A new study shows people with type A blood are 50% more likely to need a ventilator while being treated for coronavirus.
The study comes from the journal MedRxiv and is currently undergoing peer review. While it’s not clear whether the study is appropriate to use as a guide for decisions regarding medical protocol, it points to new understanding of COVID-19 mechanics.
Two particular variations in the human genome stood out to experts in this study. One of them is the gene that determines blood type, and the other is the genes controlling the ACE2 protein, which is what enables the coronavirus to bind with human cells. While the blood typing gene was connected to the likeliness of needing to be put on oxygen or a ventilator if that person was infected with COVID-19, genetic variations in ACE2 proteins had no effect.
The sample population for this study were Italians and Spanish who had the virus in February, as the pandemic ramped up in infections. With blood samples from 1,610 patients, with 9 million of the 3 billion letters in each sample’s genetic code analyzed, researchers looked for loci, or places in the genetic code where patients shared matching variants.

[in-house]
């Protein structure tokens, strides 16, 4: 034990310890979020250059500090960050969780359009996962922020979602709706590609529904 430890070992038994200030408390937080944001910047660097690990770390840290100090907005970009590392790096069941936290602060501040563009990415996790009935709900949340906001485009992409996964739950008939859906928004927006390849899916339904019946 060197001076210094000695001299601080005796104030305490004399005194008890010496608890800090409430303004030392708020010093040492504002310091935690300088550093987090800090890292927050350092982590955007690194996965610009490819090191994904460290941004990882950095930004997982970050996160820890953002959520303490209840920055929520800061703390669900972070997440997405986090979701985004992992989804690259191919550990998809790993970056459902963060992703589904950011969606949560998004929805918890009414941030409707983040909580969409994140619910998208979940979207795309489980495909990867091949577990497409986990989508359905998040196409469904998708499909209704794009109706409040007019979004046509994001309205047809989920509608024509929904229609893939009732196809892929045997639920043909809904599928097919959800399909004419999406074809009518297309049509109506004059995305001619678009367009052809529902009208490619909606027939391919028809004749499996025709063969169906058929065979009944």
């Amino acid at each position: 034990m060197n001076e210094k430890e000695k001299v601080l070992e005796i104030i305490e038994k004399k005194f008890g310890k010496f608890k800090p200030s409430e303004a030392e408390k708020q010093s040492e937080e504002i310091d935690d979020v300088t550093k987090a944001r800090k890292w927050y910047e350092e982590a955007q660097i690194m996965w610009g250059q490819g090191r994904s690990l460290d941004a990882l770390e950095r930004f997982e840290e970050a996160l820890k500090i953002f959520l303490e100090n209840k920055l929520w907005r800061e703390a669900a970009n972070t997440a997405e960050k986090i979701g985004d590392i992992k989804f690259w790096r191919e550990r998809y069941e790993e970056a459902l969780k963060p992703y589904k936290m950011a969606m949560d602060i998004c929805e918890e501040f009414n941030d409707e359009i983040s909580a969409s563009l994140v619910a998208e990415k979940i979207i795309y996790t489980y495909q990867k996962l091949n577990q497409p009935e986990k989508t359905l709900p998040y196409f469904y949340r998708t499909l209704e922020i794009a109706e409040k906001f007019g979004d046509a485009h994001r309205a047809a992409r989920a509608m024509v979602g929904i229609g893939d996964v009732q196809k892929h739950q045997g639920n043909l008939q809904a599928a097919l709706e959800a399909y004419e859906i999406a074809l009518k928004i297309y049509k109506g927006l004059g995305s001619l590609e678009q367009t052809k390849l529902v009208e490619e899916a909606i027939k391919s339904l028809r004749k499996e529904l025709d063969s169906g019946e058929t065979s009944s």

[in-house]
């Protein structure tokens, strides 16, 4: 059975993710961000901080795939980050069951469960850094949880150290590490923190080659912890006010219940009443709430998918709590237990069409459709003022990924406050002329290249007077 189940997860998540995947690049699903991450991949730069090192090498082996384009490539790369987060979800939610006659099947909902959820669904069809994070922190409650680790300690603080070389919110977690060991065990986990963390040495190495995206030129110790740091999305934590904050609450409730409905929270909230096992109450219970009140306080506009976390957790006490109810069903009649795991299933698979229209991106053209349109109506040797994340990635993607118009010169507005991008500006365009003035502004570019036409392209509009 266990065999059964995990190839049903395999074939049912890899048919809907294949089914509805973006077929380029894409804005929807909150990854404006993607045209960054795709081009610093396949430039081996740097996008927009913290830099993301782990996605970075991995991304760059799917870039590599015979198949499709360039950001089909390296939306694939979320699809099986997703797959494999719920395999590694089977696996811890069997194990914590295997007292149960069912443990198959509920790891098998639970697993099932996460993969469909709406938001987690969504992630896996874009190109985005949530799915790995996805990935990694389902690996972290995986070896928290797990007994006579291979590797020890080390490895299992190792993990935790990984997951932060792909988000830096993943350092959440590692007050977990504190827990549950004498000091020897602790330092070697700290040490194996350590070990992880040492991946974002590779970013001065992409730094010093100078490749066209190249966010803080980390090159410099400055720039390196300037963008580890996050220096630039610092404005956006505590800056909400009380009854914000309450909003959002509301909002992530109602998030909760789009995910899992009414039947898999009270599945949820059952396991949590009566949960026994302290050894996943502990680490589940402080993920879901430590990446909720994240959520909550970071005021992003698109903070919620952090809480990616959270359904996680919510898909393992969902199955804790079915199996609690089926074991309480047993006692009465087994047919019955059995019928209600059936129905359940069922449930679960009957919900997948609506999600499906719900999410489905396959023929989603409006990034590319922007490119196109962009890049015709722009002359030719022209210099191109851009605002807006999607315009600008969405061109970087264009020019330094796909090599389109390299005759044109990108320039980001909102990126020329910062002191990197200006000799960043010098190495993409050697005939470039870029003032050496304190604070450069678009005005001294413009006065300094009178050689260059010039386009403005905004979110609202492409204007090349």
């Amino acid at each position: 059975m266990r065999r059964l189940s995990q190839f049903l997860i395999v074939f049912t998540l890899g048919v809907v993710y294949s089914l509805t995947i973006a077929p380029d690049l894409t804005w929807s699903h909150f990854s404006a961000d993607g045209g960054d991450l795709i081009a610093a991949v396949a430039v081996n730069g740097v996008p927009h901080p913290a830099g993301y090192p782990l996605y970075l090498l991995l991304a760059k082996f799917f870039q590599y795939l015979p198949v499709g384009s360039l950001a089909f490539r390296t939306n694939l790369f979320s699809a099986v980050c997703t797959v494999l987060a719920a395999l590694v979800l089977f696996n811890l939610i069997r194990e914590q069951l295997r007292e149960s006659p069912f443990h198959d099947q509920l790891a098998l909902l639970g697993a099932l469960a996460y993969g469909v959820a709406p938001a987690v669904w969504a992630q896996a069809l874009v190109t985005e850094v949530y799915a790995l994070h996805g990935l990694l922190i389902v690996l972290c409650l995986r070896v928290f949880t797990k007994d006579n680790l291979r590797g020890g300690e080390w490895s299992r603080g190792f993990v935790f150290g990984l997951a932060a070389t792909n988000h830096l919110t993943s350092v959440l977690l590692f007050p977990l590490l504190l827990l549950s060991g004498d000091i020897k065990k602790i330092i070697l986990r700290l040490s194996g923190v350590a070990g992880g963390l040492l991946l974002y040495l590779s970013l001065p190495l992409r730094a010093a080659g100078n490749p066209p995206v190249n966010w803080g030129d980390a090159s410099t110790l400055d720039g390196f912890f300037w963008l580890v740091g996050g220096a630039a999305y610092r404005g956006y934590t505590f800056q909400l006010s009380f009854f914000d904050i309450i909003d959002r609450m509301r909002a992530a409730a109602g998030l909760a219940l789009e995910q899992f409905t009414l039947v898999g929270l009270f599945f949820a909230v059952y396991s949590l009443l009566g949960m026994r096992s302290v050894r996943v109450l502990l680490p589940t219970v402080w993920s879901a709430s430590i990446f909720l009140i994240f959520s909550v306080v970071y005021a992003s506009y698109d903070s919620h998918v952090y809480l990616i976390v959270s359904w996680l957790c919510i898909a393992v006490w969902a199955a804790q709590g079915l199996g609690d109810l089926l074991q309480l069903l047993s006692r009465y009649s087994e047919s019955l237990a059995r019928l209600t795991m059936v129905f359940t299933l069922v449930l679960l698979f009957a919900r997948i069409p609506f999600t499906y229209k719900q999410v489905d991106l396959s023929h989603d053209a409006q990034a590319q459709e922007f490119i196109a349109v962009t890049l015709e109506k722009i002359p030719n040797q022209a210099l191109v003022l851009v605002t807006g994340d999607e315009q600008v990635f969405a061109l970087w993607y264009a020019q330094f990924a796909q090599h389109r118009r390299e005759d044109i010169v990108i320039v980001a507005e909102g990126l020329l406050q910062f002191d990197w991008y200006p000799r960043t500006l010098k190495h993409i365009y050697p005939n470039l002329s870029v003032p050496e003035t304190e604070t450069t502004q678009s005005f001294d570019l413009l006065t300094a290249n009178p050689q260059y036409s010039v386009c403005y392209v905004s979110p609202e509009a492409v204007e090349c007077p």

Previous studies of COVID-19’s effect based on genetics were mainly concerned with proteins like ACE2, which allow the virus to bind with host cells. People whose genetics predisposed them to having proteins that were more difficult to bind with or which prompted a stronger immune response were thought to fare better than those who didn’t. They also focused on gendered differences in vulnerability, where men are predisposed to have fewer toll-like receptors, or TLRs, which affect innate immunity to diseases like COVID-19.
Once the MedRxiv study comes out of peer review, it will be clearer what doctors and vaccine manufacturers are to do with this new information regarding coronavirus and genetics.